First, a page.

U.S. Infrastructure: Still Crumbly, But Less So

PHOTO: Deteriorating bridgeCourtesy Andrew Herrmann, P.E., SECB, F.ASCE
The average age of a bridge in the U.S. is 42 years old. Some bridges like this one in Virginia, are beginning to show their age.

America's infrastructure is still crumbling -- it's just crumbling a little less than it was.

For that faint praise you can thank the American Society of Civil Engineers, which is out this week with its most recent report card on the state of the nation's highways, byways, waterways, railways, levees, landfills, ports, airports, parks, power stations, hazardous waste dumps and other fixed ornaments.

The engineers give the U.S. a grade of D+ overall. But lest you think that's bad, it's better than what the ASCE gave the U.S. in 2009, when they last performed this same exercise. At that time the U.S. got a straight D.

No category got a lower grade in this year's report than they did the last time around, and a few saw improved marks.

The crumbliest categories, according to the report, are levees and inland waterways, both of which got grades of D-.

Bridges, railways and solid waste facilities -- all in relatively good shape -- earned the engineers' highest marks (C+, C+ and B-, respectively).

To bring all of America's infrastructure up to where it would be earning a respectable B would cost, the Engineers say, $3.6 trillion between now and 2020. Are we spending it? No. Current U.S. spending falls short by $1.6 trillion, they find.

Society president Greg DiLoreto warns ABC News that unless government and industry make good the deficit, every household in the U.S. will see its income drop an average $3,100 over the next seven years. That decline will come in part from slower job growth and lower U.S. exports, as manufacturers find it harder to move goods and raw materials.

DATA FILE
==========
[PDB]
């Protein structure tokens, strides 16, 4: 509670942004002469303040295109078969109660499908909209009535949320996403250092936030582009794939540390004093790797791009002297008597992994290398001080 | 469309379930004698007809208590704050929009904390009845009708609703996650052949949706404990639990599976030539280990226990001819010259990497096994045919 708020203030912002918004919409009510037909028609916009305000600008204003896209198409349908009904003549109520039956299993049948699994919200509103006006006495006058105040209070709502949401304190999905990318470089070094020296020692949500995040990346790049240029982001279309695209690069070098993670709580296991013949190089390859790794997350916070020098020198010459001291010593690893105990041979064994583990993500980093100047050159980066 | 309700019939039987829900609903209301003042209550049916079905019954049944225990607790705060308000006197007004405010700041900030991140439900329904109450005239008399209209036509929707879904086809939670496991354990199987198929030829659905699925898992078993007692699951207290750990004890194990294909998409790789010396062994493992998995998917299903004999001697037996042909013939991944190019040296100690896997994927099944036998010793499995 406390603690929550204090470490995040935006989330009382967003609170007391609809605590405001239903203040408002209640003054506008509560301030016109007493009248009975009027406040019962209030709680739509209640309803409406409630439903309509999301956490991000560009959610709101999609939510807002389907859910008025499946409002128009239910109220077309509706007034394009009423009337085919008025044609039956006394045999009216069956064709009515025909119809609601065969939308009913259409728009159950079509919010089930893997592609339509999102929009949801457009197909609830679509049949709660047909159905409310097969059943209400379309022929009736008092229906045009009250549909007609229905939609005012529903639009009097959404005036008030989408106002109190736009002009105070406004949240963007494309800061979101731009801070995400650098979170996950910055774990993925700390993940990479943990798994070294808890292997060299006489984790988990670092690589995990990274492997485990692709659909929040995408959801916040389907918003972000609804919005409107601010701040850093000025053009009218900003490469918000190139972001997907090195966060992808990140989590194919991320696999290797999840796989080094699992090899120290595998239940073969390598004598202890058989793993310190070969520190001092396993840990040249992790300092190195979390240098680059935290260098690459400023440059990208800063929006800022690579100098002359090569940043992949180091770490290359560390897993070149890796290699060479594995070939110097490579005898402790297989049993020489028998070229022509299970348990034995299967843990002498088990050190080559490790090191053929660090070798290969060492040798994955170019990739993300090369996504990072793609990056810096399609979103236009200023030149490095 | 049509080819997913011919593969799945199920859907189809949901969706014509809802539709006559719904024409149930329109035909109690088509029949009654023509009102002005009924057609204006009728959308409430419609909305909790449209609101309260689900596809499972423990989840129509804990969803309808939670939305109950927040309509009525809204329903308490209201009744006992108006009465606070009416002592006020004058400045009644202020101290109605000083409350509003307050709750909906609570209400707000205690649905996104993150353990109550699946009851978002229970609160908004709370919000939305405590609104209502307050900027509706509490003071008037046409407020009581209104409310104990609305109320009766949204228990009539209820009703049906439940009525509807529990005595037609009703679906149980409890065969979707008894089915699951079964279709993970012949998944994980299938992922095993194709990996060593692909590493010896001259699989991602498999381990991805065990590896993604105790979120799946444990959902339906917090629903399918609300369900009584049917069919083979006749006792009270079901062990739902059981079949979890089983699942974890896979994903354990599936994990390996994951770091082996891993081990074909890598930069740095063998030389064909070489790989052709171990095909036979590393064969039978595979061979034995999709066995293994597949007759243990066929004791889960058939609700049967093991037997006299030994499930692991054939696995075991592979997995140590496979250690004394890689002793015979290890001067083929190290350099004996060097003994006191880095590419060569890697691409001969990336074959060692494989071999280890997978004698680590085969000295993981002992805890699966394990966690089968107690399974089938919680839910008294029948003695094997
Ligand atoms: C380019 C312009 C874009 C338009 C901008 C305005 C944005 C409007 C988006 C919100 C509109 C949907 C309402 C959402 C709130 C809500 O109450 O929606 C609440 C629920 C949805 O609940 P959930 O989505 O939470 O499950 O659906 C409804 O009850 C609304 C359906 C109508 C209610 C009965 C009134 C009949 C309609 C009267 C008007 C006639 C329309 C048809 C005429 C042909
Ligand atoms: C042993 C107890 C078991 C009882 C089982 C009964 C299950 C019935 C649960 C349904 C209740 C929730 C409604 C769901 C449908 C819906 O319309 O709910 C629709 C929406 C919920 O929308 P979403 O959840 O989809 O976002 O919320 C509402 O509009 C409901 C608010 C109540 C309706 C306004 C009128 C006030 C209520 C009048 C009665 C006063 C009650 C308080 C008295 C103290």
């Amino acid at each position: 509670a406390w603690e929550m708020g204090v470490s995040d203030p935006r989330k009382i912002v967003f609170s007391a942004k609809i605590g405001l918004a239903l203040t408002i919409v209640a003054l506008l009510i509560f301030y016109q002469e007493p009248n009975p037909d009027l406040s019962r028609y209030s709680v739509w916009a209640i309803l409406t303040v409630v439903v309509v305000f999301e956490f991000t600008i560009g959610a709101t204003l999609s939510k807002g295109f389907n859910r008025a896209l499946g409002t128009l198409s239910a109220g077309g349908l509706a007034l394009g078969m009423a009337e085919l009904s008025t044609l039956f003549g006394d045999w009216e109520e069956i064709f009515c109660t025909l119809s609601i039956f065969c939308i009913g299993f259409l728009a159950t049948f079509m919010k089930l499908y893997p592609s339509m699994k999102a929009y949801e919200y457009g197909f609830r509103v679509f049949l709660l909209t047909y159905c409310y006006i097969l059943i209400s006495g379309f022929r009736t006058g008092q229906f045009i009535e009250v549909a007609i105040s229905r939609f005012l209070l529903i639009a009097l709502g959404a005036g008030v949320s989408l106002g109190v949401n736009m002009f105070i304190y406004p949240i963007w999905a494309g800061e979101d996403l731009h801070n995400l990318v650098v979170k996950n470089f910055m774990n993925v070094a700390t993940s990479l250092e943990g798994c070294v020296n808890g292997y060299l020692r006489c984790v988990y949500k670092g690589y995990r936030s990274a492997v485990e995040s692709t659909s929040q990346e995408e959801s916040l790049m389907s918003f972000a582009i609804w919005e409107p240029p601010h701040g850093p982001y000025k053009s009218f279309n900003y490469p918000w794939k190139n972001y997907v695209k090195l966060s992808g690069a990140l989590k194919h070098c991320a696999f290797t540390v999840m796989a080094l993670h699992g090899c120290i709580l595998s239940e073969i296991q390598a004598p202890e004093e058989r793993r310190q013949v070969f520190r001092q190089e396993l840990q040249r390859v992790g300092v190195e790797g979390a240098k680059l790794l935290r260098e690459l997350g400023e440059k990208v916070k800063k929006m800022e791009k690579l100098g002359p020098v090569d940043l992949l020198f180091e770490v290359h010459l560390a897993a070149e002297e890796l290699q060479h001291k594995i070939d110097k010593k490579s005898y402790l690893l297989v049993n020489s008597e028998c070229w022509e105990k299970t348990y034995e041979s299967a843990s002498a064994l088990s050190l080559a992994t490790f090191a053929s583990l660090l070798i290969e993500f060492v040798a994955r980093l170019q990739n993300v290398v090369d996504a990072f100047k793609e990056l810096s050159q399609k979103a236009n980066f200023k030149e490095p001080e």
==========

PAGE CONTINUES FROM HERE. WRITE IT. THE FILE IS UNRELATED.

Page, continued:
Even now, LiLoreto says, the inland waterways of the U.S. are experiencing on average 52 service interruptions a day.

"Barges are stopped for hours each day with unscheduled delays, preventing goods from getting to market and driving up costs," the report says. "Projects to repair and replace aging locks and dredge channels take decades to approve."

It calls inland waterways "the hidden backbone" of the U.S. freight network, carrying the equivalent of about 51 million truckloads of stuff each year. Yet most of the system hasn't been updated since the Eisenhower administration.

As for levees, we've got 100,000 miles worth, in all 50 states plus the District of Columbia. Most originally were built, LiLoreto says, to protect farmland. Over many decades, farms have been replaced by homes and towns. So, today, when a levee breaks, he says, it's not broccoli that gets inundated. It's families. Although fully 40 percent of Americans live near levees, no program exists to monitor their structural safety.

The nation's rail system is a rare bright star in the infrastructure firmament: Amtrak, notes the report, almost doubled its ridership between 2000 and 2012.

"Both freight and passenger rail have been investing heavily in their tracks, bridges and tunnels," the report says.

In 2010, freight lines upgraded more than 3,100 miles of track. Consequently, the grade given railroads by the ASCE saw the biggest gain, rising to C+ from a C- in 2009.